Amazon in talks with Sid and Marty Krofft to remake classic 70s series "Sigmund and the Sea Monsters"



My response to today's press release informing the world that Amazon plans to reboot the classic kids' show Sigmund and the Sea Monsters was very professional. Something along the lines of:


Sid and Marty Krofft are best known for their work on the Banana Splits and later, the trippy H.R. Pufnstuf (magical adventures of a boy named Jimmy, his talking flute, someone-or-thing named Witchiepoo and a 6-foot dragon – sure), along with TV shows including The Bugaloos (four British bugs form a band ... and sometimes surf), Lidsville (teenage boy falls into magician's hat, ends up in a land of living hats) and Lost Saucer (Ruth Buzzi and Jim Nabors are time-traveling androids. In the show, I mean). Sensing a certain, uh, psychedelic theme here? Oh, those free-to-be-you-and-me '70s. 

The first TV show I remember watching is the Kroffts' comparatively realistic though Slestack-filled Land of the Lost (the less said about that 2009 reboot, the better) and then later, Sigmund and the Sea Monsters. I don't really remember the setup or the storyline ... just some redheaded kid and his pet pile of seaweed ... and maybe they had a band? Whatever. It was Saturday-morning rerun catnip to a 5-year-old.

Even stranger news is that Amazon is actually partnering with Sid and Marty Krofft on this project – if asked, I would've assumed they were no longer living or at the very least, brain-blasted by LSD use (see: show about a dragon and a flute, show about surfing insects, et cetera). But no – according to Roy Price, veep of Amazon Studios, "Sid and Marty are geniuses and we are honored to be working with them to bring to the world a return of what we believe is TV's most fabulous and funniest sea creature ever."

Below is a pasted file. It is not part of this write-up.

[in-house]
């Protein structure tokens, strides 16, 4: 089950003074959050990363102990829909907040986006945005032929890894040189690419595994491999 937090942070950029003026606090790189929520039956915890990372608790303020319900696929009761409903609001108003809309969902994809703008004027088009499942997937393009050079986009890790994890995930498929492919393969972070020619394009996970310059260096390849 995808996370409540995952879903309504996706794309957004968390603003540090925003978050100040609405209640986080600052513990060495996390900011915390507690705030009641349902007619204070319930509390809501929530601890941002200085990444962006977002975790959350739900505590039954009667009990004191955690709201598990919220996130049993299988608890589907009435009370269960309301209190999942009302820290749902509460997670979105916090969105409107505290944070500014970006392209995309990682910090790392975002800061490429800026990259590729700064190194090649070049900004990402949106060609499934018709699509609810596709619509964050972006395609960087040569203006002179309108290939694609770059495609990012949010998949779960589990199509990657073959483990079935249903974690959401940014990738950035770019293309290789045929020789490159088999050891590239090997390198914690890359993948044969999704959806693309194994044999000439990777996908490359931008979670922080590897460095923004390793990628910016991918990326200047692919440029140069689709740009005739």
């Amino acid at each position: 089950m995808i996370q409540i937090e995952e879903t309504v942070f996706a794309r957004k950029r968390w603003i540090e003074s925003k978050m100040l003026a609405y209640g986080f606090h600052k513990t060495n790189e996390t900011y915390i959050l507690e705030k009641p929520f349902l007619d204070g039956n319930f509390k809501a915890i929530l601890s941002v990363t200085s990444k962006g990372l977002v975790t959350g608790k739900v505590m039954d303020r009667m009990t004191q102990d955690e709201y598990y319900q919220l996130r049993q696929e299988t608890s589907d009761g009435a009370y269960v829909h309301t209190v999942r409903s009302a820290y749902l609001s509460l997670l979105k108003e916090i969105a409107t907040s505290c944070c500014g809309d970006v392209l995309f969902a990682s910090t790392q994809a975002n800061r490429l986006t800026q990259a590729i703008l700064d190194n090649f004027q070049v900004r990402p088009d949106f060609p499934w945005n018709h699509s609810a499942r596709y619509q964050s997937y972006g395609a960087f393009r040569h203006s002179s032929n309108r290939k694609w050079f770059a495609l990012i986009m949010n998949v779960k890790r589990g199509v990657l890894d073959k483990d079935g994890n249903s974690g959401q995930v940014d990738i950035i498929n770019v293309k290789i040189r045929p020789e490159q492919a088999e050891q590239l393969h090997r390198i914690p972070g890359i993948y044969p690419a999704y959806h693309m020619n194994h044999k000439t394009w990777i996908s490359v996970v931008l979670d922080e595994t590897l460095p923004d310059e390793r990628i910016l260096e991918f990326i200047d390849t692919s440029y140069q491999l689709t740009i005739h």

Marty Krofft's contribution is delightfully in character (or what I imagine his character to be): "Sid found Sigmund swimming in the ocean as seaweed. Boy, are we lucky to re-create Sigmund and the Sea Monsters with Roy Price and Tara Sorensen at Amazon Studios."


My fondest hope is that the Kroffts can warp the minds of another generation of youngsters. If the pilot gets picked up as a series, we'll let you know.

We welcome readers to submit letters regarding articles and content in Orlando Weekly. Letters should be a minimum of 150 words, refer to content that has appeared on Orlando Weekly, and must include the writer's full name, address, and phone number for verification purposes. No attachments will be considered. Writers of letters selected for publication will be notified via email. Letters may be edited and shortened for space.

Email us at

Orlando Weekly works for you, and your support is essential.

Our small but mighty local team works tirelessly to bring you high-quality, uncensored news and cultural coverage of Central Florida.

Unlike many newspapers, ours is free – and we'd like to keep it that way, because we believe, now more than ever, everyone deserves access to accurate, independent coverage of their community.

Whether it's a one-time acknowledgement of this article or an ongoing pledge, your support helps keep Orlando’s true free press free.